As I said at the beginning, I mean, I started exploring fermentation when I was 30 years old. I've been doing it for about half of my life. But the world is full of people who have been making idlis or dosas, or in Puerto Rico making maví, or lots of different formats, just as a, as an every day thing in their lives. And all of them know more about the particular ferments they're engaged with than I know about any of them.

Alicia: I think that's such an important lesson, too.

Sandor: Yeah. 

I mean, if I have an expertise, I mean, it's just that I have this sort of broad general exposure. And it's always incomplete. I do not believe that it would be possible for a human being to possess encyclopedic knowledge of fermentation practices, because they're so disparate. And it's not a unified set of practices. It's these very disparate practices that really only in the 20th century did we realize that they were unified by the fact that they all involve the activity of microorganisms that we didn't know about.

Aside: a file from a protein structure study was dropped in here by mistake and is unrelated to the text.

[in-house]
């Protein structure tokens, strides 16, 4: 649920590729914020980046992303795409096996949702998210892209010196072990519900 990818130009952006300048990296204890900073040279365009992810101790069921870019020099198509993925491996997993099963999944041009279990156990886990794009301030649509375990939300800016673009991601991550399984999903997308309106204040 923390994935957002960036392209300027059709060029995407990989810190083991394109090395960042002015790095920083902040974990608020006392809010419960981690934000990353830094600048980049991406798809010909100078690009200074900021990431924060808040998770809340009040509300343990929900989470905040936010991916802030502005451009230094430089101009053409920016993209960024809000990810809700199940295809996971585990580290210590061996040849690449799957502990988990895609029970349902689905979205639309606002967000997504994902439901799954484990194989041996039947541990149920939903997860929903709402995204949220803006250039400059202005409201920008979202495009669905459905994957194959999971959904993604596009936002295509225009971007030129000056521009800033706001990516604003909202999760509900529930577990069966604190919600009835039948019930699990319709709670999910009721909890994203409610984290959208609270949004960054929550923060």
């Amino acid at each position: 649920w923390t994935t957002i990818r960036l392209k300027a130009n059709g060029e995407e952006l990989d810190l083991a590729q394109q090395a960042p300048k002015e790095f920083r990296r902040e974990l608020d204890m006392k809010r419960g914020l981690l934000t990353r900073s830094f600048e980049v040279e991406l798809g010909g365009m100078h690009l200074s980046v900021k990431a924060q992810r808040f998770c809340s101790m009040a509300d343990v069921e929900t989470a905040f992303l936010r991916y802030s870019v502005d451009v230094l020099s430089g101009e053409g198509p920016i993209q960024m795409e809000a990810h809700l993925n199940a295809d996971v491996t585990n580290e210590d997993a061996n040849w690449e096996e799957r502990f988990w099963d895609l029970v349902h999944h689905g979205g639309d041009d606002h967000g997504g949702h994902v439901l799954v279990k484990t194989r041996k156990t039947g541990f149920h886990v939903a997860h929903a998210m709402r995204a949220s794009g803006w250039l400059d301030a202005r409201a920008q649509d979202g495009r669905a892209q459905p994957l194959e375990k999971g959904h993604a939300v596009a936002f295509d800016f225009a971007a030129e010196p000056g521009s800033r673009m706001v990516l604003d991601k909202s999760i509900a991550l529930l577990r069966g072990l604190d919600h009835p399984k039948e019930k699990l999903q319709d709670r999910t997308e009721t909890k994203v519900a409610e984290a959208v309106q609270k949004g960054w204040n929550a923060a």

Alicia: For you, is cooking a political act? 

Sandor: Well, I mean, not intrinsically, certainly. I think it can be, but I—As I was saying earlier, in the context of reclaiming food, that's what can make cooking or other forms of food preparation of a political act. It's the spirit that we bring to it, not the act itself.

Alicia: Well, thank you so, so much for talking today. 

Sandor: Ok. 

Well, thank you for your excellent questions. And also thank you, just thank you for your appreciation of a lot of the nuance in my work. I really appreciate that.

Alicia: Oh. Thank you. Thank you.